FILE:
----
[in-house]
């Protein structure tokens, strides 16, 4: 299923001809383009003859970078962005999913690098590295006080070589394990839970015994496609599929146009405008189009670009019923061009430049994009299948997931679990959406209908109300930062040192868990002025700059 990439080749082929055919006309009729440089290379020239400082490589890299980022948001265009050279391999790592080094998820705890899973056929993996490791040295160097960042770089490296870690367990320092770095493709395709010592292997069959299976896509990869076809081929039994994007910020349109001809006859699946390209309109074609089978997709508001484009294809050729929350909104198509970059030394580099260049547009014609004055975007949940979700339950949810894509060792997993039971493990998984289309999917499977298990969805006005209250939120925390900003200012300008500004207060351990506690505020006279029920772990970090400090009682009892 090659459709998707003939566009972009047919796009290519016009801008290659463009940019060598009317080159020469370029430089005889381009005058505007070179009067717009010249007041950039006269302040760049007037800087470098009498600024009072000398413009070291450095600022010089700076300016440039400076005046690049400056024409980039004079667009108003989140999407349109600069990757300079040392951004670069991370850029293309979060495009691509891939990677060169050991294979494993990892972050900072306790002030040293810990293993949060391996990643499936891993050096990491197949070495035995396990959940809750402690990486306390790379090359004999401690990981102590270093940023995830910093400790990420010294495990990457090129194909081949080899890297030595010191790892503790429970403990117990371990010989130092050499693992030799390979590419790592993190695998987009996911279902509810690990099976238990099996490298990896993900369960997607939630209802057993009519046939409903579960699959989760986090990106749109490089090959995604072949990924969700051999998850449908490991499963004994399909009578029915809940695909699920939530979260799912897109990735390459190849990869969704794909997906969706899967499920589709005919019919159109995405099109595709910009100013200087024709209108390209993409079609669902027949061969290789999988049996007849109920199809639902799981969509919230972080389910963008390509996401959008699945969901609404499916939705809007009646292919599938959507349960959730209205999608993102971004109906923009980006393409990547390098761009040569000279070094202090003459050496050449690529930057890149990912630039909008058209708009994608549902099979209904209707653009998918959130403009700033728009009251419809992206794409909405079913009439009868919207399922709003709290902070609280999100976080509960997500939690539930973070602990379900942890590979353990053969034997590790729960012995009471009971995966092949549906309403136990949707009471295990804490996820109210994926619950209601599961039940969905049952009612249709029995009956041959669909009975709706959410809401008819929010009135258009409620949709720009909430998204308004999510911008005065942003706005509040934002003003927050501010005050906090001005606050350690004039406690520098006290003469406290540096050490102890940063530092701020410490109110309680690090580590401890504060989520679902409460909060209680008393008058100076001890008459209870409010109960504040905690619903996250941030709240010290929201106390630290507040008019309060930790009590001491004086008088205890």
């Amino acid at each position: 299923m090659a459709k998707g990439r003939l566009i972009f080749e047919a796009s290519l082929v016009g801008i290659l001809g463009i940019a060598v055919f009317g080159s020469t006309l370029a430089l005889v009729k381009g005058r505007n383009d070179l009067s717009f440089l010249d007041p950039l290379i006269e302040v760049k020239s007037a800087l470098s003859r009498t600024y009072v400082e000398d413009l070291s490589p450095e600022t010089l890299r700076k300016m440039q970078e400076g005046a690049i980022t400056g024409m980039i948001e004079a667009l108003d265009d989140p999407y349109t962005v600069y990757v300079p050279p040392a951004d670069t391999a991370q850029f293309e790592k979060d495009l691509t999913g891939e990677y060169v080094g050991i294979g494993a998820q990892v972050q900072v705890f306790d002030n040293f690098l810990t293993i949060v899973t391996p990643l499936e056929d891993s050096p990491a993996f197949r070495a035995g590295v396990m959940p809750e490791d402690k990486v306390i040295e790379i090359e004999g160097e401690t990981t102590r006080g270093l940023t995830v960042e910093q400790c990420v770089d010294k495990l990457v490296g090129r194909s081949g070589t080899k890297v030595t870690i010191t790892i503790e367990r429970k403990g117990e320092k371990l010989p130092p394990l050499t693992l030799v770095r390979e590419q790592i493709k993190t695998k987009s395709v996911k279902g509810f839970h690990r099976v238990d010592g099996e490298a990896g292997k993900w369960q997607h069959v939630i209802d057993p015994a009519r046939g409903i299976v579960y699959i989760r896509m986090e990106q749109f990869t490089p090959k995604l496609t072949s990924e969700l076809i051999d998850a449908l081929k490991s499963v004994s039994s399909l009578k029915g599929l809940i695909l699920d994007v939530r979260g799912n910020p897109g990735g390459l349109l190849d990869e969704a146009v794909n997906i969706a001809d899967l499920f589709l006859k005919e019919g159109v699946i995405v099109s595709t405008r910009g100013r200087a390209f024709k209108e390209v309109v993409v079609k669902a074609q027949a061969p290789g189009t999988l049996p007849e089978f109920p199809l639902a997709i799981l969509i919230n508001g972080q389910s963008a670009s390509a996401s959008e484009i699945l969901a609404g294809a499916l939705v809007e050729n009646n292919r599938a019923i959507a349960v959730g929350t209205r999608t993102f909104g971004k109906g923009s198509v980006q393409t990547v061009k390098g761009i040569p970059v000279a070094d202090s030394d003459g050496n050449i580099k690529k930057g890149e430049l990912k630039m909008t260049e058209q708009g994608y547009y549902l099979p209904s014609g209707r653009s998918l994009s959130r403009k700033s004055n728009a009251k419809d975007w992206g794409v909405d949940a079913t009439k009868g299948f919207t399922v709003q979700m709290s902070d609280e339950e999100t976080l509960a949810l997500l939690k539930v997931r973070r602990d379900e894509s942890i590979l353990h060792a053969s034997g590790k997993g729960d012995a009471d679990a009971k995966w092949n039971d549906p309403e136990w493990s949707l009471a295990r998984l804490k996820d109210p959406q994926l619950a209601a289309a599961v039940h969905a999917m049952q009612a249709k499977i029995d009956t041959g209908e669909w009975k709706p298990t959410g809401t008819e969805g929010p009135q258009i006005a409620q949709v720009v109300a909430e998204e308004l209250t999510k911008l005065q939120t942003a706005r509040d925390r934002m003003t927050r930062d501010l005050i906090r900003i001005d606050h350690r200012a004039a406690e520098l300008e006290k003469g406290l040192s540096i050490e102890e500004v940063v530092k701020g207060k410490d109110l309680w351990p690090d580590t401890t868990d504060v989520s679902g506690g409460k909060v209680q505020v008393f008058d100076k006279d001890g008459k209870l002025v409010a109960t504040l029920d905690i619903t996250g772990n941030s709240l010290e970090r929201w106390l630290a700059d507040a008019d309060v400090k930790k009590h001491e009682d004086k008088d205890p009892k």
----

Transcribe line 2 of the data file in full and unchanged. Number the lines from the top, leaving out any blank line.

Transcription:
């Protein structure tokens, strides 16, 4: 299923001809383009003859970078962005999913690098590295006080070589394990839970015994496609599929146009405008189009670009019923061009430049994009299948997931679990959406209908109300930062040192868990002025700059 990439080749082929055919006309009729440089290379020239400082490589890299980022948001265009050279391999790592080094998820705890899973056929993996490791040295160097960042770089490296870690367990320092770095493709395709010592292997069959299976896509990869076809081929039994994007910020349109001809006859699946390209309109074609089978997709508001484009294809050729929350909104198509970059030394580099260049547009014609004055975007949940979700339950949810894509060792997993039971493990998984289309999917499977298990969805006005209250939120925390900003200012300008500004207060351990506690505020006279029920772990970090400090009682009892 090659459709998707003939566009972009047919796009290519016009801008290659463009940019060598009317080159020469370029430089005889381009005058505007070179009067717009010249007041950039006269302040760049007037800087470098009498600024009072000398413009070291450095600022010089700076300016440039400076005046690049400056024409980039004079667009108003989140999407349109600069990757300079040392951004670069991370850029293309979060495009691509891939990677060169050991294979494993990892972050900072306790002030040293810990293993949060391996990643499936891993050096990491197949070495035995396990959940809750402690990486306390790379090359004999401690990981102590270093940023995830910093400790990420010294495990990457090129194909081949080899890297030595010191790892503790429970403990117990371990010989130092050499693992030799390979590419790592993190695998987009996911279902509810690990099976238990099996490298990896993900369960997607939630209802057993009519046939409903579960699959989760986090990106749109490089090959995604072949990924969700051999998850449908490991499963004994399909009578029915809940695909699920939530979260799912897109990735390459190849990869969704794909997906969706899967499920589709005919019919159109995405099109595709910009100013200087024709209108390209993409079609669902027949061969290789999988049996007849109920199809639902799981969509919230972080389910963008390509996401959008699945969901609404499916939705809007009646292919599938959507349960959730209205999608993102971004109906923009980006393409990547390098761009040569000279070094202090003459050496050449690529930057890149990912630039909008058209708009994608549902099979209904209707653009998918959130403009700033728009009251419809992206794409909405079913009439009868919207399922709003709290902070609280999100976080509960997500939690539930973070602990379900942890590979353990053969034997590790729960012995009471009971995966092949549906309403136990949707009471295990804490996820109210994926619950209601599961039940969905049952009612249709029995009956041959669909009975709706959410809401008819929010009135258009409620949709720009909430998204308004999510911008005065942003706005509040934002003003927050501010005050906090001005606050350690004039406690520098006290003469406290540096050490102890940063530092701020410490109110309680690090580590401890504060989520679902409460909060209680008393008058100076001890008459209870409010109960504040905690619903996250941030709240010290929201106390630290507040008019309060930790009590001491004086008088205890």